Taking a closer look at phishing attacks by categorization of attack campaigns — consumers vs. business targeted accounts— we can see that consumer attacks are the most dominant, with 80.7% of the attack campaigns (Figure 4). This domination is driven by the massive demand for consumers’ compromised accounts in dark markets that are then used to launch fraud-related second-phase attacks. However, even with only 19.3% of the attack campaigns, attacks against business accounts should not be considered marginal, as these kinds of attacks are usually more targeted and have greater potential for significant damage. Attacks that target business accounts may lead to a company’s network being compromised with malware or ransomware, or to confidential information being leaked. An attack that begins with an employee clicking a link in a phishing email can end up with the business suffering significant financial and reputational damages.

Fig. 4: Phishing targeted accounts — consumers vs. business  Fig. 4: Phishing targeted accounts — consumers vs. business

Phishing toolkits 

Phishing attacks are an extremely common vector that have been used for many years. The potential impacts and risks involved are well-known to most internet users. However, phishing is still a highly relevant and dangerous attack vector that affects thousands of people and businesses daily. Research conducted by Akamai explains some of the reasons for this phenomenon, and focuses on the phishing toolkits and their role in making phishing attacks effective and relevant.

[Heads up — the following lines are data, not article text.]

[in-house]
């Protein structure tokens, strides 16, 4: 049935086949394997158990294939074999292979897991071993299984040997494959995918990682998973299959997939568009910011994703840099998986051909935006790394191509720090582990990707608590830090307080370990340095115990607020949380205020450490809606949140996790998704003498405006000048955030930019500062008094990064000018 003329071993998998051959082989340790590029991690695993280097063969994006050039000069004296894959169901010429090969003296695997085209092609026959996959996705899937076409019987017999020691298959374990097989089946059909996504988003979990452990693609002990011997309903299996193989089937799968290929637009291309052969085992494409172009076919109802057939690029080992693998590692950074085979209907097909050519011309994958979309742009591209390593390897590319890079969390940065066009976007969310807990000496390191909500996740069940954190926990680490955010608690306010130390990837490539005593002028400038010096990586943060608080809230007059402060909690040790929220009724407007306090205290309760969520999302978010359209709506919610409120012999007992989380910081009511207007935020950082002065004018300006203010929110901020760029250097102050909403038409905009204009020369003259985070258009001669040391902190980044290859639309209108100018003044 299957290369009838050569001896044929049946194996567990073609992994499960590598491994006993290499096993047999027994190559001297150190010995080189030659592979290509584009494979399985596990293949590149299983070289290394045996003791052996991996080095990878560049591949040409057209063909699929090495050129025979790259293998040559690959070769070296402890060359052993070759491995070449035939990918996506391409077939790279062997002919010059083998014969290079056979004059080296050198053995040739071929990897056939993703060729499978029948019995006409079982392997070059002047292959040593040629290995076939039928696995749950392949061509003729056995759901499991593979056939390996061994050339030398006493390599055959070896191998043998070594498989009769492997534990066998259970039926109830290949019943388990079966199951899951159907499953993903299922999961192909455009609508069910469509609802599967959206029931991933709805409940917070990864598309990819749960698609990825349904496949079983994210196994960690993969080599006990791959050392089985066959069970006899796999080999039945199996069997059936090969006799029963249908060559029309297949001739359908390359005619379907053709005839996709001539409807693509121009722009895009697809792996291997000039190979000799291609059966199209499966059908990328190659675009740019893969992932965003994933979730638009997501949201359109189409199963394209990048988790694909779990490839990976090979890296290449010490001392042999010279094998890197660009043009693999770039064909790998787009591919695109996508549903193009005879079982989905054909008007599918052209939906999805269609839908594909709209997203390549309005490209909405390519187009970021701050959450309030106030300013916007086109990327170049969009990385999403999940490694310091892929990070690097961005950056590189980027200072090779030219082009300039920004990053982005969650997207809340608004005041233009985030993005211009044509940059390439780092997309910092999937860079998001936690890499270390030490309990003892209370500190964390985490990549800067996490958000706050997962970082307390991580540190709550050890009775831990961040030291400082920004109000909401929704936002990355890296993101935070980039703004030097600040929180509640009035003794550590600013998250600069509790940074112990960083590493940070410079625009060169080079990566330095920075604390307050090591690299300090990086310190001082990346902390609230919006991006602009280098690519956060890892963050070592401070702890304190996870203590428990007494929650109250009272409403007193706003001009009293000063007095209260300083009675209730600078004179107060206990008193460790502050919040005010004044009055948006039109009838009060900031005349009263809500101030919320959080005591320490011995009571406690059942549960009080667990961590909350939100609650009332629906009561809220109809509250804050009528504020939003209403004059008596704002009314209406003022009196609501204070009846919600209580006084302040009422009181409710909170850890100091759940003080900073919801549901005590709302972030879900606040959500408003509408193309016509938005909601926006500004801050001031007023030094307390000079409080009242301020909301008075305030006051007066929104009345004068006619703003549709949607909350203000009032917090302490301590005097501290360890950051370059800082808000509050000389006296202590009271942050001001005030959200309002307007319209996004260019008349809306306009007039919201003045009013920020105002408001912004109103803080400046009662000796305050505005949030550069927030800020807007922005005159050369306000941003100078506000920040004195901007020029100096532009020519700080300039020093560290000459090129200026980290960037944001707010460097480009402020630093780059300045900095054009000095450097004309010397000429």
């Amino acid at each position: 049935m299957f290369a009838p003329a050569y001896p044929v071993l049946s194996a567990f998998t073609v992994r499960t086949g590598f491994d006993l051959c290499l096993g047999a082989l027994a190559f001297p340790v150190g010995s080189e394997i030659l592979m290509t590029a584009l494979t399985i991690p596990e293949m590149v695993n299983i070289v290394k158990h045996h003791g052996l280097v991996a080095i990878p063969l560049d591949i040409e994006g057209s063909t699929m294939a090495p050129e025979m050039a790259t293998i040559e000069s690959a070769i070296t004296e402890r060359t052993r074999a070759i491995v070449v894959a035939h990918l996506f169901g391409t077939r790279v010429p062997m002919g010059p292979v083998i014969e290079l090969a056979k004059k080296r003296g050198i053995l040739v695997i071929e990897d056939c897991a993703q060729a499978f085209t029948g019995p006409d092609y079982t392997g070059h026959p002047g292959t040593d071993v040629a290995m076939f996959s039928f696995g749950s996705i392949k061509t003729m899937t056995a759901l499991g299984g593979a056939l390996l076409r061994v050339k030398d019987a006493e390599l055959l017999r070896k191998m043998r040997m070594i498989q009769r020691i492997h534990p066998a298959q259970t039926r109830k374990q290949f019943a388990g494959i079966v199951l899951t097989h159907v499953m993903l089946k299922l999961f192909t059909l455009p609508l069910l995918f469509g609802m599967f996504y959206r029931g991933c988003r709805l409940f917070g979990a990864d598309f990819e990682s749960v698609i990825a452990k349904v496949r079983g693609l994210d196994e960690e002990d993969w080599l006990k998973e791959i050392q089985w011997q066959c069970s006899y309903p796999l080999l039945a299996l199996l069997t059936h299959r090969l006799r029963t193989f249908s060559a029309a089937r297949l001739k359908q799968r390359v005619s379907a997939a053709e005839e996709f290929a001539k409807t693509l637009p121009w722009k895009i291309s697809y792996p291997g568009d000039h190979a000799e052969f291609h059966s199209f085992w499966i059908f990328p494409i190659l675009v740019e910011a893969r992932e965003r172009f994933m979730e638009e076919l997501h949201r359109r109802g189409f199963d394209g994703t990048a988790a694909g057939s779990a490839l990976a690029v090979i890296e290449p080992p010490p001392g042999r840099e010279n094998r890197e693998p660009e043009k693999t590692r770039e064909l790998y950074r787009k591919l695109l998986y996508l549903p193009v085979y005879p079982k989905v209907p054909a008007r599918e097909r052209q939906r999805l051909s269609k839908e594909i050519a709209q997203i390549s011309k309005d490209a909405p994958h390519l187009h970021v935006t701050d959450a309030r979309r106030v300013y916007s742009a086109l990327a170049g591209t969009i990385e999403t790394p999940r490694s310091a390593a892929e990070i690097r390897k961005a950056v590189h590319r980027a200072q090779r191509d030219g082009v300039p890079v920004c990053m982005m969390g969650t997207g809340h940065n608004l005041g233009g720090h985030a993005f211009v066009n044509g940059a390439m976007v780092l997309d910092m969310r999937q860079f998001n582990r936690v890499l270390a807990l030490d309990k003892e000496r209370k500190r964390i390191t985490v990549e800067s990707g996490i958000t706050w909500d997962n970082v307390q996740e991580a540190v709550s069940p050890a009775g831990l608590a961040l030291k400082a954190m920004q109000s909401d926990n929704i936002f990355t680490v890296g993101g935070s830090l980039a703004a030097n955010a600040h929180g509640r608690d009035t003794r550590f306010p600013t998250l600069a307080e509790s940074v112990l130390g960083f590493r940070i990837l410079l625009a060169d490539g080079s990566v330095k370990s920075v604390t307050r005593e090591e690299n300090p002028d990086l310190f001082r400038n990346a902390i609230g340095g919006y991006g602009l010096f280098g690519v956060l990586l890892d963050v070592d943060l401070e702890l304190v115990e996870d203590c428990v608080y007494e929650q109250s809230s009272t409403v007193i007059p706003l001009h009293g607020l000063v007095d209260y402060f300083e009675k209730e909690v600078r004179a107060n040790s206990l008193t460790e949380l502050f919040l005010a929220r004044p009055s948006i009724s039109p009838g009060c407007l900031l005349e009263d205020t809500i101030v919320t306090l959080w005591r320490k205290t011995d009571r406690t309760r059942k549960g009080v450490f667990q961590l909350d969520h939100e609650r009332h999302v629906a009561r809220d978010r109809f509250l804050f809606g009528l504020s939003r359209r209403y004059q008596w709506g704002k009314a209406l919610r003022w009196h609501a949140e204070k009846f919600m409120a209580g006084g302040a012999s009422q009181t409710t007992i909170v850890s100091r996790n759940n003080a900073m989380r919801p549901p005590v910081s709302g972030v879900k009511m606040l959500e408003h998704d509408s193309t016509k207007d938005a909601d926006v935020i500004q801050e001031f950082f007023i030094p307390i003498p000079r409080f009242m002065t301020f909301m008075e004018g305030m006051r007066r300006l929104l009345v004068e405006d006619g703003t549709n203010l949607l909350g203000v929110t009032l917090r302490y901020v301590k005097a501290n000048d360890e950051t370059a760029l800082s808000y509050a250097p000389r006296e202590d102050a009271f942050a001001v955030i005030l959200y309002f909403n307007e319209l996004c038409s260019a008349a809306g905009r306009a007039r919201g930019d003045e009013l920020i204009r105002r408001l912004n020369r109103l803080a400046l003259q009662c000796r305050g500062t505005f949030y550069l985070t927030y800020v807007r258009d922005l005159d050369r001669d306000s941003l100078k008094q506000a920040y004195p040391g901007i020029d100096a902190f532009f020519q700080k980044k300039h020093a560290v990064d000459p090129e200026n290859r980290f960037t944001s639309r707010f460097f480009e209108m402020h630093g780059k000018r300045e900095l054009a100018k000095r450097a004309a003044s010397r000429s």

Phishing toolkits enable rapid and easy creation of fake websites that mimic known brands. Phishing toolkits enable even non–technically gifted scammers to run phishing scams, and in many cases are being used to create distributed and large-scale attack campaigns. The low cost and availability of these toolkits explains the increasing numbers of phishing attacks that have been seen in the past few years. 

According to Akamai’s research that tracked 290 different phishing toolkits being used in the wild, 1.9% of the tracked kits were reused on at least 72 distinct days over Q2 2022 (Figure 5). Further, 49.6% of the kits were reused for at least five days, and when looking into all the tracked kits, we can see that all of them were reused no fewer than three distinct days over Q2 2022.

Fig. 5: Phishing toolkits by number of reused days Q2 2022 Fig. 5: Phishing toolkits by number of reused days Q2 2022